i do think they successfully accomplish that. while salima was taking these portraits of me in my walk-in closet, i was typing away on my typewriter in between trying on some of my favourite garments. why was i choosing to put on my very professional 1940s suit jacket, instead of a playful neon 1960s dress? how do the ways i choose to present myself relate to my goals and aspirations? which books did i want in the frame, explicitly feminist ones, or more fashion-oriented ones? the whole process really got me thinking about what i have achieved so far, what specifics are standing in my way, and how to overcome those roadblocks.  it didn’t feel staged, or posed: it felt like processing a lot of my conflicting feelings with a good friend.

portrait of julia in her walk-in closet/bedroom, taken by salima punjani as part of her portraits of potential series

in the end, this black and white one was salima’s favourite. some of the books stacked underneath my remington rand typewriter include:

shortly after our shoot, salima shared this image with me since i couldn’t make it to her opening in montreal. a huge blown up version of her favourite portrait from our shoot, alongside eight others. kind of surreal, to say the least!

Portraits of Potential by Salima Punjani on display at the launch of E-180 this October at La Cenne in Montreal. Photo credit Louis Lavoie

Portraits of Potential by Salima Punjani on display at the launch of E-180 this October at La Cenne in Montreal. Photo credit Louis Lavoie

all of this to say, i feel incredibly lucky to not only have people who support me no matter how lofty or unrealistic my goals are, but who will challenge and encourage me along the way. as lonely as i sometimes get now that a lot of my quebec city friends have moved away, it’s great to have moments like these where i remember how valuable they are, even if they don’t live down the street from me anymore.

check out her website for more of her great photography!

what do you think of the new design? check out the new links, tell me if you think i’m missing anything! love your feedback, as always.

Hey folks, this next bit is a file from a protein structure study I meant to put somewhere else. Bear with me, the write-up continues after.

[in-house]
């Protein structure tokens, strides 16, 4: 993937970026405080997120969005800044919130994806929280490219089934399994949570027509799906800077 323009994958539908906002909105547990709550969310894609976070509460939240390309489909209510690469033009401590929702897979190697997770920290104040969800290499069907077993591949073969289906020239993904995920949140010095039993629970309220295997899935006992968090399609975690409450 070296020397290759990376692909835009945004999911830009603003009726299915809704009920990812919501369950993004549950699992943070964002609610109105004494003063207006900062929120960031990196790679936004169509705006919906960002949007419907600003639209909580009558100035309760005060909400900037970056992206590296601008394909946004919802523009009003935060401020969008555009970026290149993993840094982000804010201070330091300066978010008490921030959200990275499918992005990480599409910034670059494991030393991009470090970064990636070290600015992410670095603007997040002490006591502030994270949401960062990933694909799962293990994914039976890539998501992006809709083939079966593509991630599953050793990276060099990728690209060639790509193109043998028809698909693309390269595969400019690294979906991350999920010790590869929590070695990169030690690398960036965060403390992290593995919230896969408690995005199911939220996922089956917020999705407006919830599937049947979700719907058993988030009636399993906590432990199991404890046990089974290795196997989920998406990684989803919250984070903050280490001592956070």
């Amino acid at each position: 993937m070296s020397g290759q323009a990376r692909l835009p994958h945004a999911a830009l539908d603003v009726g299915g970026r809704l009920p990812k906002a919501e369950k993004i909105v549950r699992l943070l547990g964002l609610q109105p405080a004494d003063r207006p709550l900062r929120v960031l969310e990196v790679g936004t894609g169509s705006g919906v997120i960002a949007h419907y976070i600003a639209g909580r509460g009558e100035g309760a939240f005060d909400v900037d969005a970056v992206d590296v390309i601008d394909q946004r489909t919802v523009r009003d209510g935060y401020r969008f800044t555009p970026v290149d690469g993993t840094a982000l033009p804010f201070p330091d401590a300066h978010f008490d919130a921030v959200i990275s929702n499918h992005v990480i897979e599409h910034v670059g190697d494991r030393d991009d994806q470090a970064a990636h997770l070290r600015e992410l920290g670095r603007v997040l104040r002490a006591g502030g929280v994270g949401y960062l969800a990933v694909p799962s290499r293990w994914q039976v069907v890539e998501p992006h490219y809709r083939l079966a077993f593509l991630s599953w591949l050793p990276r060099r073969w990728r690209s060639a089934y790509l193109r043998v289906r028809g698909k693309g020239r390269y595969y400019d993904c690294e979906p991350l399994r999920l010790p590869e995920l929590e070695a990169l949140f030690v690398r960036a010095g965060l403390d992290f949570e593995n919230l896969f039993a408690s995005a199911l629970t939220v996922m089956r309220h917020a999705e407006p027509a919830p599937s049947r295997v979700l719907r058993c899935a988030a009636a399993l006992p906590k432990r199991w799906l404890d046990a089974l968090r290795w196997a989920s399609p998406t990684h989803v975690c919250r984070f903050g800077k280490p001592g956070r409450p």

Filed under politics, quebec city

halloween 2012: kiki de montparnasse in emak-bakia

film stills of man ray films
[heads up: there is an animated gif at the end of this post!]

i must admit, i was feeling a bit overworked and uninspired around halloween this year. i realized about a week before halloween i hadn’t really planned anything ahead of time, and was dogged by the fact that so many of my dream costumes reference ridiculously obscure early cinema or 1970s performance artists. this lead to me briefly debating choosing something super recognizeable as a costume instead… but after looking back at my costumes over the past six years, and remembering what it is i truly enjoy about this holiday (instead of focusing on what i hate about it) i settled on something.

in the end, i decided i wanted to have an excuse to cut my bangs (which no one even noticed!) and to once again not give a shit if anyone “got” my costume. i also spent a fair bit of october re-watching some of my favourite silent films. i don’t know what it is about this time of year that just feels perfect to watch the world in black and white.

it was after re-watching Emak-Bakia that it came to me. Emak-Bakia, (basque for Leave me alone) is a 1926 film directed by Man Ray. “Subtitled as a cinépoéme, it features many new and innovative filming techniques used by Man Ray, including Rayographs, double exposures, soft focus and ambiguous features.” one of its stars also happens to be one of my icons.

so a simple but still creepy costume idea popped into my head: it still fell into my category of dressing up as my dream women of the past, all while still being slightly off-kilter, a bit unnerving. without further ado, here is my transformation from julia to kiki de montparnasse in emak-bakia.


makeup step 2
steph did my awesome eyelid makeup after i botched several attempts… pretty tough to do yourself

ta-dam! the end result.


black and white witchy women
steph dressed up as a black and white witch, which was incredibly impressive.

silent film stars and witches collide
silent film stars and witches collide!

we were a bit disappointed by some of the halloween parties we checked out, so we just decided to wander around the city a bit. it was a blustery fall night, so perfect for wandering near our favourite cemetary…